Logan portrait

This image of Mingo chief Logan is from an old print via the Ohio Historical Society.

EDITOR'S NOTE: This story is Part 4 in a 9-part series on Ohio's great American Indian chiefs released by the Ohio Historical Society on Nov. 3, 1967. Richland Source has entered into a collaborative agreement with the Ohio History Connection to share content across our sitesPart 1 focused on the Six Nations. Part 2 profiled Little Turtle. Part 3 examined Cornstalk.

Logan, whose fame as an orator has persisted, was a Mingo who came to Ohio from his native Pennsylvania in 1770, at the age of 45.

His English name is said to derive from an early friendship with James Logan, secretary and acting governor of the Pennsylvania colony.

From his headquarters near Chillicothe in Ross County, Logan made incessant war on the border settlements. His bitterness grew from the wanton massacre, near Steubenville, of some unarmed Native American Indians, including Logan's sister.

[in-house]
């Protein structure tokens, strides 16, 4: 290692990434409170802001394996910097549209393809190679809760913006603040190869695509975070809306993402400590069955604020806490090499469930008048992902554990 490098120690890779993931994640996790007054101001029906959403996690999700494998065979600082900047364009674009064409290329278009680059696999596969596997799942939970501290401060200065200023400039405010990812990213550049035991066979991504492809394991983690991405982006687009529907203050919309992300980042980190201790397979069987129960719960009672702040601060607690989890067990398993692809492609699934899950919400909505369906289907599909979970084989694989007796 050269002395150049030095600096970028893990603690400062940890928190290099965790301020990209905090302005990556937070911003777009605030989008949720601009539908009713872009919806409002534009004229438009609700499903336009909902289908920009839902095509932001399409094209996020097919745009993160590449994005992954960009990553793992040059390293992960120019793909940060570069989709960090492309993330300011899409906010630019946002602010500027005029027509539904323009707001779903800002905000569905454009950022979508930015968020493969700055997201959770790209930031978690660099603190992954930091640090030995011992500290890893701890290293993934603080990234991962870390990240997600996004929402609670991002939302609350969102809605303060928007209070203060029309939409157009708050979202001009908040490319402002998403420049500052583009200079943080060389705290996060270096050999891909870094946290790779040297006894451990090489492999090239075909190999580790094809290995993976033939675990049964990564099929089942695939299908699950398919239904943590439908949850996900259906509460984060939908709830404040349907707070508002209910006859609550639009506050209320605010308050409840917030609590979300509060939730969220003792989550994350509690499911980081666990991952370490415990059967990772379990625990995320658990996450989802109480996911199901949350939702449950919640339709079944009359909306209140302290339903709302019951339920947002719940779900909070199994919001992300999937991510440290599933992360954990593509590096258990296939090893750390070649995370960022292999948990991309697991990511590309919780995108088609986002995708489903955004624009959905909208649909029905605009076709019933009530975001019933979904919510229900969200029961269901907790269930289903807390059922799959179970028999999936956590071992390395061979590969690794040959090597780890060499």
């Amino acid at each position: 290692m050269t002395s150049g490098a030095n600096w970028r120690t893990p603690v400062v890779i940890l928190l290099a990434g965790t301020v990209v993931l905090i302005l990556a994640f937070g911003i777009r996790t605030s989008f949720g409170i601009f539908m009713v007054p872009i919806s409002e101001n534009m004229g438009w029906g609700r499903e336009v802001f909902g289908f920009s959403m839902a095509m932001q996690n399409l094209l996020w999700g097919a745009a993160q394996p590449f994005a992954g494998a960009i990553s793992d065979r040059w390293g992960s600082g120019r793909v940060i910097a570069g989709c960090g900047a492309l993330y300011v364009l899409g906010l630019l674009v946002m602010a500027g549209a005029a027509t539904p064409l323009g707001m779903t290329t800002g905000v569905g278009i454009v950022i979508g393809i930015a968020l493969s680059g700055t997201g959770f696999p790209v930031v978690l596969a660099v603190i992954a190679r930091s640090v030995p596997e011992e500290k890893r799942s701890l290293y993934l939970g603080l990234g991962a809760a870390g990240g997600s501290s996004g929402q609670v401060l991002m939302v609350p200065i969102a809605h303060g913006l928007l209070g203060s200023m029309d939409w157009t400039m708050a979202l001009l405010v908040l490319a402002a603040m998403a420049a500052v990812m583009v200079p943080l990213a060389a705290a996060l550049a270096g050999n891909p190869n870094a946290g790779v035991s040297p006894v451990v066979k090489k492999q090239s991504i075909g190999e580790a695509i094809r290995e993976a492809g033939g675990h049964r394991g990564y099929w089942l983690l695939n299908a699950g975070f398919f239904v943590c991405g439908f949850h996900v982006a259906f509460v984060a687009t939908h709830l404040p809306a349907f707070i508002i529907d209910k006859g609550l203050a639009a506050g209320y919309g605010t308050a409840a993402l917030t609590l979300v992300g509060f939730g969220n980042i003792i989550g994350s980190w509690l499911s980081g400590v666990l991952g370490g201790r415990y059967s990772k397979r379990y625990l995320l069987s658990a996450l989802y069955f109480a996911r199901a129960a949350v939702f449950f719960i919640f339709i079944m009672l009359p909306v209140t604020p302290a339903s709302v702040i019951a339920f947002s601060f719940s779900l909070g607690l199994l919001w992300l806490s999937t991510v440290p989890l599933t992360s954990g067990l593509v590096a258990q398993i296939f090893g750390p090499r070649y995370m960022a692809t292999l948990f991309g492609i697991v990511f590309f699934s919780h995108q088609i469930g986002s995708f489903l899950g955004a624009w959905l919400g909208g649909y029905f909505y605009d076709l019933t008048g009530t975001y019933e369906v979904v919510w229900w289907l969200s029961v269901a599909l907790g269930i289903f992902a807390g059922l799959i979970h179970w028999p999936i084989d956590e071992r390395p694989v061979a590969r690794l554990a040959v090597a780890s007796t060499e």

His famous speech was a recital of the injustices endured by his people and a dignified justification of his own enmity. It was actually a sort of memorandum presented to Lord Dunmore's parley with a group of chiefs in 1774 which Logan did not attend.

A county and a city in Ohio are named for the chief, as well as the hill, Mount Logan, which appeared on the Great Seal of Ohio.

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